Smile Pretty for the Cell Phone | Business| Economy and finance news from a German perspective | DW | 30.09.2004
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Smile Pretty for the Cell Phone

Thanks to digital cameras, picture taking has been revitalized. At this year's Photokina, the world's largest photography trade fair, digital cameras dominate the picture.


Say cheese!

"Smile, please!" That shouldn't be too difficult for this year's exhibitors as they expect sales to continue rising. This year the German photographic and imaging industry anticipated taking in €10 million ($12 million) in sales, an increase of almost 8 percent.

Although the traditional film business has crashed in recent years, the increasing trend toward digital cameras, which have gone up by 20 percent, has more than compensated for the loss. However, even more popular than digital cameras are cell phone cameras.

Cell phone cameras: the latest trend

The photo industry expects to sell 13 million cell phone cameras this year -- three times more than last year.

Photokina in Köln Neuheiten 2004

Olympus' Mju mini digital camera

"Young people are much more communicative, and the cell phone camera is a device for snapshots and entertainment," said Wolfdieter Gries, head of Sony in Germany.

At the fair, Sony presented a fold-out mobile phone with a 2.3-inch screen and a built-in 1.3 megapixel camera. The device also has radio reception over the headset and can even act as a MP3 player.

"The camera phone will, sooner or later, surpass snapshot cameras, however not normal analog cameras," predicted Helmut Rupsch, a member of Germany's national photo industry association. "As a branch there will be potential again since the pictures will need to be printed."

Due to the fusion of electronics and optics, there is an increasing number of newcomers to the photo sector. Sony, Hewlett Packard and Adobe are all trying to snap up a share of the booming market.

On the other hand the likes of Kodak, Agfa and other traditional photo companies are struggling with declining turnover. Agfa, a Belgian company, cut its losses and sold its film and picture businesses. There was no help for Ilford, a bankruptcy judge has taken over for the British film manufacture's management.

Digital gadget innovation continues

Meanwhile, innovations for digital camera gadgets continue outdoing each other. New models are released almost every third month and the price battle is becoming more and more competitive all the time.

"It is very regrettable that our growth market has to fight with increasingly tighter margins," said Rainer Schmidt, general manager of Germany's national photo industry association. "This hurts the industry, and it hurts retail sales."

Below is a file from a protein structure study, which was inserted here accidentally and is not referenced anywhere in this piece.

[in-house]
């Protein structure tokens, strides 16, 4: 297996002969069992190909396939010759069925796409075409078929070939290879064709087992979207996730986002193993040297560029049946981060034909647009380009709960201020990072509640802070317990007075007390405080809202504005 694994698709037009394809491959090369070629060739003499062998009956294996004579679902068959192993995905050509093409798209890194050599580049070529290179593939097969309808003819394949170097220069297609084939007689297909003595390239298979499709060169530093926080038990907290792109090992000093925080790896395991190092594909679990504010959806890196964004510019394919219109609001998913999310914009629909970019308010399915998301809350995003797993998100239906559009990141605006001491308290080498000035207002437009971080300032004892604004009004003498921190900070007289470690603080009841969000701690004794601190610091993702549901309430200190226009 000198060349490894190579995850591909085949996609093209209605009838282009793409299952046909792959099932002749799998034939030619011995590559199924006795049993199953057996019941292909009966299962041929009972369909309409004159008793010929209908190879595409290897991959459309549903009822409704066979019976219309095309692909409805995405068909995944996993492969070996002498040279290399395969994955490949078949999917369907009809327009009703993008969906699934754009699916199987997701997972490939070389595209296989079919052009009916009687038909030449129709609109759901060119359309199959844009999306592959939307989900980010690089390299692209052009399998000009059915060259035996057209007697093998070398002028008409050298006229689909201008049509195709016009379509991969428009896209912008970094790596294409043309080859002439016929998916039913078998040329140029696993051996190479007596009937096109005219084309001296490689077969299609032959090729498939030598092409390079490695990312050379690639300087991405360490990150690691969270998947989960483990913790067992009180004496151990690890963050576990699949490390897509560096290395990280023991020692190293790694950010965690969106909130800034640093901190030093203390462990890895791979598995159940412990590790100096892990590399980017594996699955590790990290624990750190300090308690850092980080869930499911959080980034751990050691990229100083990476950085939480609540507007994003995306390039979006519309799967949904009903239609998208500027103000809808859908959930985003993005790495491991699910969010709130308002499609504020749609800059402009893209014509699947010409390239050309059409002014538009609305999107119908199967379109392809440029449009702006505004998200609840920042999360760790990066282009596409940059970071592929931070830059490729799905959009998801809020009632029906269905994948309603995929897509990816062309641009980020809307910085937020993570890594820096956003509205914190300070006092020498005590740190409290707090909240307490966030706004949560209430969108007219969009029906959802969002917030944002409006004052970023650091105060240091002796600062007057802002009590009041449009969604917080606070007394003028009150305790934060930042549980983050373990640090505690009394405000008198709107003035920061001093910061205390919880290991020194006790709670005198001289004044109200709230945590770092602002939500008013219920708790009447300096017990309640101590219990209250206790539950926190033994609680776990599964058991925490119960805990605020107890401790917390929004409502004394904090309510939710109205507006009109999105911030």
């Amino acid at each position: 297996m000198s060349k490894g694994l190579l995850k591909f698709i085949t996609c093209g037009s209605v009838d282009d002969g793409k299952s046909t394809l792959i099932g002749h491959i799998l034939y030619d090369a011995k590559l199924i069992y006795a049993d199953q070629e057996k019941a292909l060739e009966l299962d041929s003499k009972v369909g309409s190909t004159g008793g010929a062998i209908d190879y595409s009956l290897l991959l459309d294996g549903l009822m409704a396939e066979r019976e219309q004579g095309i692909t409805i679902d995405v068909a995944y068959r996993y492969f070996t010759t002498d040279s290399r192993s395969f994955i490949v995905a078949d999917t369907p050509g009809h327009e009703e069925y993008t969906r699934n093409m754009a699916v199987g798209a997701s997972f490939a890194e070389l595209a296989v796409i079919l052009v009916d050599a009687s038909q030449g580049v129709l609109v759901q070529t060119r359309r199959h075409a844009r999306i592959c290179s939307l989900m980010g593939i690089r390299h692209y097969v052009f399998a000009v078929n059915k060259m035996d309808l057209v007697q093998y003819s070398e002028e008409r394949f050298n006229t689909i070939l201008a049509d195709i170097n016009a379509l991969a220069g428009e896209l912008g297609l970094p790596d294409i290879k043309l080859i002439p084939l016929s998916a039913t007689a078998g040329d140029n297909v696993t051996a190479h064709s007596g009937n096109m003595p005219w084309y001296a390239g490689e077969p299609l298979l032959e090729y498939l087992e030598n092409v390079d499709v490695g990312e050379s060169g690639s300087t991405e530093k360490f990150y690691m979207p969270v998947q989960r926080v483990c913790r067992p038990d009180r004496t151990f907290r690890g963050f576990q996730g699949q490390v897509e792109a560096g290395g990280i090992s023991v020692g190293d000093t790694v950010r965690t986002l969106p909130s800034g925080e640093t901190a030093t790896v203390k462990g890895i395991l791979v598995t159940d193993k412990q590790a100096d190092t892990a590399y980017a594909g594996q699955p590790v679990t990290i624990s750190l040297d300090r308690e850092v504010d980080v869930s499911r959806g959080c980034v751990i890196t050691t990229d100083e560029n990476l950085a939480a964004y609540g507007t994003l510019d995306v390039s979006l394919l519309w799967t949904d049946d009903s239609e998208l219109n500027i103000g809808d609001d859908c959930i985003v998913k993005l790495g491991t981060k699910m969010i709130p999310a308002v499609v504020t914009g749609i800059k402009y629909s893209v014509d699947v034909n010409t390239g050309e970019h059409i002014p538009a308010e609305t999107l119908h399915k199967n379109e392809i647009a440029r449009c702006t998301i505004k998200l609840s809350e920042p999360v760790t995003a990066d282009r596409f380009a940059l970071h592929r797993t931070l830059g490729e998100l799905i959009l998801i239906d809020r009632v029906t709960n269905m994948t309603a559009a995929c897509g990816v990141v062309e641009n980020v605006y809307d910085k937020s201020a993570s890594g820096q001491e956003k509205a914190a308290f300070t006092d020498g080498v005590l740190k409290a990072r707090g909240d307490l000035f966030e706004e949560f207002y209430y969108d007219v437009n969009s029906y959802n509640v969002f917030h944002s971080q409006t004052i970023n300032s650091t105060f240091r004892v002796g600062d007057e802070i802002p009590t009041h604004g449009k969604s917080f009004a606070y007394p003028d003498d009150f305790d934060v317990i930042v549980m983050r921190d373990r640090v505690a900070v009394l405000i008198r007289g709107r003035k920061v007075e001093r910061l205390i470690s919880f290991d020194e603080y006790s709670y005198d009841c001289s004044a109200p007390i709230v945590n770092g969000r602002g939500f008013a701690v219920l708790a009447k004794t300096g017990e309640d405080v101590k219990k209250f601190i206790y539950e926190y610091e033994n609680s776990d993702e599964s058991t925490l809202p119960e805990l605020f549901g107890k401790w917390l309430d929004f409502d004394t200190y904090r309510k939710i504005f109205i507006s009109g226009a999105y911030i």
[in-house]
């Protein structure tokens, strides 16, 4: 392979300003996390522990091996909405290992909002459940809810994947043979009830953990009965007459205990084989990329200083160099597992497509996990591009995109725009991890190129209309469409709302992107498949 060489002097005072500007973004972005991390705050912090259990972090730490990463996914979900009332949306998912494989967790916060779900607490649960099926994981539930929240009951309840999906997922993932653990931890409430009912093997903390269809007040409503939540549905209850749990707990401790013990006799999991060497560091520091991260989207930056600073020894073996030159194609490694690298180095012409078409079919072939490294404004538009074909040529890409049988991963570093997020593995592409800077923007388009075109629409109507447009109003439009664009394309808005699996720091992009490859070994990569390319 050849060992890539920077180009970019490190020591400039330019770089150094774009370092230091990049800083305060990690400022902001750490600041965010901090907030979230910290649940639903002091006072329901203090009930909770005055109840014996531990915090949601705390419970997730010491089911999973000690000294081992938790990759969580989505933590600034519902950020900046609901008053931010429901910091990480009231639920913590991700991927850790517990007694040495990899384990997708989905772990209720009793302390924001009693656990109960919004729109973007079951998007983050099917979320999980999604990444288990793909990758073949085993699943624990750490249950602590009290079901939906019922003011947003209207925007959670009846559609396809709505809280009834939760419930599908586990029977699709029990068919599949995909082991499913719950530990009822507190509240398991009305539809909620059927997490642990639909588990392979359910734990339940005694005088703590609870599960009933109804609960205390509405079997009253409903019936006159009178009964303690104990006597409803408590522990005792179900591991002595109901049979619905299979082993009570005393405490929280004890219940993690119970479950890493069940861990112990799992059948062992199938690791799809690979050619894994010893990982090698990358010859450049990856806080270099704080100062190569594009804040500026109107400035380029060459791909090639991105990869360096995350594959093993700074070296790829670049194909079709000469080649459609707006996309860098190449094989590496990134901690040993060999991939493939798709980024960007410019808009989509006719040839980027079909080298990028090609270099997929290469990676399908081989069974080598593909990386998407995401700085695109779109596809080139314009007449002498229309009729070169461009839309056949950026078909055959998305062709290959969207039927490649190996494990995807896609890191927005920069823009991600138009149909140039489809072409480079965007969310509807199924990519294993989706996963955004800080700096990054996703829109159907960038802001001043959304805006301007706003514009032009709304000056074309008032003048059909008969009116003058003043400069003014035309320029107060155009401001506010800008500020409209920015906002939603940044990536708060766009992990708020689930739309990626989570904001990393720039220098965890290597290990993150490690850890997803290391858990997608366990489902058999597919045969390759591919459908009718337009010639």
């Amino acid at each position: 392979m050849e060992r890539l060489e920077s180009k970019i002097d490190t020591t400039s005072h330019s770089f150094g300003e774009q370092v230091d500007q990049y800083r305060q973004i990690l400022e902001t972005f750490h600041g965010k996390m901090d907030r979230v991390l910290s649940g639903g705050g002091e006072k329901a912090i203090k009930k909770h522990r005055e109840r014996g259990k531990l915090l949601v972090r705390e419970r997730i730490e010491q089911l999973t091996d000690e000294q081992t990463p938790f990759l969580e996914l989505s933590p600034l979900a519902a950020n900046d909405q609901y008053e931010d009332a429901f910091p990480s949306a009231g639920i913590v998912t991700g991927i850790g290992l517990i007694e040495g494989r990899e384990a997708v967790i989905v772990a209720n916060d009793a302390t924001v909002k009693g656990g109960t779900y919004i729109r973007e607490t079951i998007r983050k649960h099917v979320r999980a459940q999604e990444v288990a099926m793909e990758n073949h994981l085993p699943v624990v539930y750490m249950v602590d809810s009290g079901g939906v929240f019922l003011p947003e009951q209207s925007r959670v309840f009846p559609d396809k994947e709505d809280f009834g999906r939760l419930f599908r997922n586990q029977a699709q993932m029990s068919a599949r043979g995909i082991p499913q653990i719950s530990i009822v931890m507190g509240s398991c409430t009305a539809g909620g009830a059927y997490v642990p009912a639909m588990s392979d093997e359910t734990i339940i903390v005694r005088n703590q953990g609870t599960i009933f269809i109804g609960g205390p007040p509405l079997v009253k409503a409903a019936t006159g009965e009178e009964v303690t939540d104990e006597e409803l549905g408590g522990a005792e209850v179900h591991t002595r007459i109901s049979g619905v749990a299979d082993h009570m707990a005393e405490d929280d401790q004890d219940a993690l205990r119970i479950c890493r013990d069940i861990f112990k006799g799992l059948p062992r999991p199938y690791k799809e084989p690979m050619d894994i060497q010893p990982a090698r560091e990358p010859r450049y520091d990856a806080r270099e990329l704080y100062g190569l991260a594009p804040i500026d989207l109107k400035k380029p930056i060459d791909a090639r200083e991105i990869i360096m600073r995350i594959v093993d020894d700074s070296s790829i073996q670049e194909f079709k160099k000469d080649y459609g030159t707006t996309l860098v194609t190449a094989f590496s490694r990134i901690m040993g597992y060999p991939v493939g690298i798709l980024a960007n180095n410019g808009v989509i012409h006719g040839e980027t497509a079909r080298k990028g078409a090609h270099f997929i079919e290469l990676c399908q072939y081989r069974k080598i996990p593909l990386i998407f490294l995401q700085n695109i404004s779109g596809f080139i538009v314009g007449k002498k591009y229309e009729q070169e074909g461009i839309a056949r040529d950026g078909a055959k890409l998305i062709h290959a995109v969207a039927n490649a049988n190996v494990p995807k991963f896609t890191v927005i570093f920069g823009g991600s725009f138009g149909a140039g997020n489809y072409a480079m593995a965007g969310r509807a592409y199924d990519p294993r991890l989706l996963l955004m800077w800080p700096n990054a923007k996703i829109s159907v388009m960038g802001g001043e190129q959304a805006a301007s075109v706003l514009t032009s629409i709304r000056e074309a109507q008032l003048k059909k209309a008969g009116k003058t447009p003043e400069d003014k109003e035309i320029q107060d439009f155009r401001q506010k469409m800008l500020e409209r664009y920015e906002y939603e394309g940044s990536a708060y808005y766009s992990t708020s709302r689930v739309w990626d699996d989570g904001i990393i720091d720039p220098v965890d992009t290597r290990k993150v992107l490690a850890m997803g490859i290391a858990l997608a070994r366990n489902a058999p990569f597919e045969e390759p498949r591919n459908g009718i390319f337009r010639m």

Photokina in Köln Neuheiten 2004

Fujifilm's S3500

Selling printing paper for a few cents below purchase cost doesn't make sense either, he lamented, but others in the photo industry say there is still room for profit in the digital camera market, despite its knockdown prices.

Digital camera market concentration is still below 30 percent, compared to 80 percent for analog cameras, and a survey showed every fourth German is considering buying a digital camera within the next 12 months.

Plenty of market potential

Compact cameras in the four to eight megapixel range with built-in zoom lenses remain the consumers' favorite. The average German consumer spends about €290 for a digital camera.

"The erosion of prices is quite dramatic," Sony head Griess said. "Its a very competitive market with tight margins."

Further enhancements will no longer focus so much on the number of pixels but on lenses, shutter speed and other features. Analog single lens reflex cameras will also profit from the advancements. Thanks to their affordable prices, sales from 500 percent in the first half of 2004.

Photokina in Köln 2004

Testing cameras at Photokina

But the photo industry association also sees great potential in non-camera technology.

"The camera market pushes the market for storage media, film, memory cards, as well as lenses, software, ink jet cartridges, printing paper and let's not forget printers and mini-labs," he said.

At the moment only about 20 percent of stored images are being printed. One reason is that up to now ,a computer and a picture printer were needed for the lengthy home-printing process or consumers had to send their pictures to a developing service. But this is also set to change... sooner or later.

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